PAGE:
CHICAGO, September 15, 2022
— The Alzheimer’s Association and 100 Black Men of America, Inc.
(The 100) recently announced a new partnership aimed at promoting brain health and increasing awareness of care and support resources for Black Americans living with Alzheimer’s disease and other dementias and their caregivers.
Founded in 1963 in New York City, The 100 is recognized as the nation’s top African American-led mentoring organization. Currently, the organization has over 10,000 members impacting more than 125,000 underserved, underrepresented minority youth annually. Its Four for the Future initiative focuses on four key areas to improve the lives of Black Americans:
- Health & Wellness
- Economic Empowerment
The Alzheimer’s Association and The 100 will work together to advance the group’s health and wellness goals to “raise awareness, provide access to health care and give information that will ultimately promote behavior changes resulting in a healthier lifestyle.”
“The Alzheimer’s Association is excited to be working with 100 Black Men of America,” said Dr. Carl V. Hill, chief diversity, equity and inclusion officer, Alzheimer’s Association. “This distinguished group of leaders in Black communities gives us a respected voice to expand our reach, connecting families affected by Alzheimer’s and other dementia to disease information, education programs and access to care and support services.”
Black Americans are disproportionately affected by Alzheimer’s and other dementia. Older Black Americans are twice as likely as older white Americans to develop Alzheimer’s disease, and they tend to be diagnosed at later stages of the disease, when they’ve experienced more cognitive impairment. These missed or delayed diagnoses of Alzheimer’s and other dementias prevent individuals from accessing available treatments when they are most likely to improve quality of life.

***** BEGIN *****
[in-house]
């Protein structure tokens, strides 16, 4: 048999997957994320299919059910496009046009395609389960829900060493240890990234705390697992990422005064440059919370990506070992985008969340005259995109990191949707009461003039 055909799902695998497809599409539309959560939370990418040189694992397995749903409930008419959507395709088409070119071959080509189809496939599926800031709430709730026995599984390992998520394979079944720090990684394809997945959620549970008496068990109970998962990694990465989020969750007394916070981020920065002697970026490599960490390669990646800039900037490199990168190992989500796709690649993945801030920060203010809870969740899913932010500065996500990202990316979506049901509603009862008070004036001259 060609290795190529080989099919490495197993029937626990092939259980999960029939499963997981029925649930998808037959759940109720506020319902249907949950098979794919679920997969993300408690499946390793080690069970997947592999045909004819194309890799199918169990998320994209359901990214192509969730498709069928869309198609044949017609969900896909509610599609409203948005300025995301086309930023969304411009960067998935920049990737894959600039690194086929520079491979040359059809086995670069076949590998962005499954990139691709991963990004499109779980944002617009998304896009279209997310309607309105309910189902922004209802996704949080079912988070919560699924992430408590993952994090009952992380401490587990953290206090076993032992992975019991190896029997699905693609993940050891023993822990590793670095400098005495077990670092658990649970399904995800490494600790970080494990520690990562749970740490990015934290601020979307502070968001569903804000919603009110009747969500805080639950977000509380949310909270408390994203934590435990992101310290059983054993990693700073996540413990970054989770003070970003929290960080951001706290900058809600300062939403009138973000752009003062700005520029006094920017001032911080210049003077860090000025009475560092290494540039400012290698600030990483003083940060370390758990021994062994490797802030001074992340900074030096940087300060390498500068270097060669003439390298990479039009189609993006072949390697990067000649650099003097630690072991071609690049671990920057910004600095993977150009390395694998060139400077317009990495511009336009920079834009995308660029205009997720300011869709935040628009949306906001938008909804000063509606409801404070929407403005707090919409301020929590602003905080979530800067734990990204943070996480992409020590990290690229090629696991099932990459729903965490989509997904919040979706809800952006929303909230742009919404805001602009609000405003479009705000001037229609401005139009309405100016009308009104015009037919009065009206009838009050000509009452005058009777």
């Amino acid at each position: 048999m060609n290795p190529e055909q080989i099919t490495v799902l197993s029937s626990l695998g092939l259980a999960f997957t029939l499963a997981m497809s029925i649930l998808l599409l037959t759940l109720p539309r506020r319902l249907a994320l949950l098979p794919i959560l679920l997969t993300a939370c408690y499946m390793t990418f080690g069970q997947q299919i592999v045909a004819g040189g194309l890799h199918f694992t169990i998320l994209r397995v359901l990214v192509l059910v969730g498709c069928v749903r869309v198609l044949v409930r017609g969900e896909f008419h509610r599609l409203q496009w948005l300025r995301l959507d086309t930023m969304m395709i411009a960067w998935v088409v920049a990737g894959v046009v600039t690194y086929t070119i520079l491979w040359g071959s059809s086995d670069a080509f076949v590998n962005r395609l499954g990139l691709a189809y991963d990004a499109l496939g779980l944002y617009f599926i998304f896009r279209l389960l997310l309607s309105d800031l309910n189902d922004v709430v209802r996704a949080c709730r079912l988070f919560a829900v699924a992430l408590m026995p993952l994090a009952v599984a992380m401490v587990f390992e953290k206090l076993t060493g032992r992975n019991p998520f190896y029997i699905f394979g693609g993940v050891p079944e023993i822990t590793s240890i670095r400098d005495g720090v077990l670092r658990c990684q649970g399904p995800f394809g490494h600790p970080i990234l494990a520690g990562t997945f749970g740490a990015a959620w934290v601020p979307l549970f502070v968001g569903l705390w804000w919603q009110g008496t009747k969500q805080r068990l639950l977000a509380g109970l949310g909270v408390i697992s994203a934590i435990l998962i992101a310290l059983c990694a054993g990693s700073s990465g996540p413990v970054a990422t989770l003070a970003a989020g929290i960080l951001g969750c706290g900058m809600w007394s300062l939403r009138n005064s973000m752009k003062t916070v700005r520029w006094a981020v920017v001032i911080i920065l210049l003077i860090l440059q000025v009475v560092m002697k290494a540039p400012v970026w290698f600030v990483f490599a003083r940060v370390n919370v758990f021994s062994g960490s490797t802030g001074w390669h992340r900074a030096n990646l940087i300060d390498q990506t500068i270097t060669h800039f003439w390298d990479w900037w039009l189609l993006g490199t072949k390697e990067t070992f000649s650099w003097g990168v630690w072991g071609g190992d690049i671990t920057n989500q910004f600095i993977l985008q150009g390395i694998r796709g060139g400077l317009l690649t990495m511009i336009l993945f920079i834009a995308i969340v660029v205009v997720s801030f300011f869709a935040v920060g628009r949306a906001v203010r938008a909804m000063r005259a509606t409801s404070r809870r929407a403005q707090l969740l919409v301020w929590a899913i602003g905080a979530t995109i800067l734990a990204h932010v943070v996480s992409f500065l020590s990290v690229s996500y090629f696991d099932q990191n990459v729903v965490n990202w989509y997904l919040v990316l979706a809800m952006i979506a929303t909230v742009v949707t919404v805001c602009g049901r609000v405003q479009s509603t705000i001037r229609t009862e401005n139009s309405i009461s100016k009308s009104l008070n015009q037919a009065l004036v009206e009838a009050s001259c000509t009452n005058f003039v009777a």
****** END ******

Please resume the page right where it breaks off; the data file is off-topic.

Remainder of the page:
“Our partnership with the Alzheimer’s Association will build on The 100’s ongoing work to provide education on prevalent diseases that negatively impact Black Americans,” said Mark Alexander, Ph.D., chair, health & wellness committee, 100 Black Men of America, Inc. “We are committed to raising our collective voice to help increase awareness and provide health education on Alzheimer’s disease and other dementia, which disproportionately impact our communities.”
The partnership’s initial work will focus on three primary objectives:
- Increasing concern and awareness of Alzheimer’s and other dementia by educating local communities about brain health and cognitive aging, changes experienced by an individual that should be discussed with a health professional, and benefits of early detection and diagnosis.
- Providing care and support through Alzheimer’s Association programming, including promotion of the Association’s free 24/7 Helpline to offer families disease-related information, referrals to local resources and care consultation.
- Increasing community engagement in Alzheimer’s and dementia research to ensure more equitable representation of Black Americans in clinical trials and disease research.
“This partnership provides a unique opportunity to address health disparities and health inequities that have persisted in our Black communities for far too long, particularly as it relates to Alzheimer’s and other dementia,” Dr. Hill said. “The Alzheimer’s Association is proud to join with 100 Black Men of America in this important work. We are hopeful that our partnership will help families affected by this devastating disease.”
About the Alzheimer's Association
The Alzheimer’s Association is a worldwide voluntary health organization dedicated to Alzheimer’s care, support and research. Our mission is to lead the way to end Alzheimer's and all other dementia — by accelerating global research, driving risk reduction and early detection, and maximizing quality care and support. Our vision is a world without Alzheimer's and all other dementia®. Visit alz.org or call 800.272.3900.
About 100 Black Men of America, Inc.
100 Black Men was founded as an organization in New York City in 1963. The national organization, 100 Black Men of America, Inc. began with nine chapters in 1986 as a national alliance of leading African American men of business, public affairs and government with a mission to improve the quality of life for African Americans, particularly African American youth. These visionaries included businessmen and industry leaders such as David Dinkins, Robert Mangum, Dr. William Hayling, Nathaniel Goldston III, Livingston Wingate Andrew Hatcher, and Jackie Robinson. Since inception, the vision emerged and grew to over 10,000 members impacting over 125,000 underserved, underrepresented minority youth annually. Visit www.100blackmen.org for more information on the programs and initiatives of 100 Black Men of America, Inc. and their global network of chapters.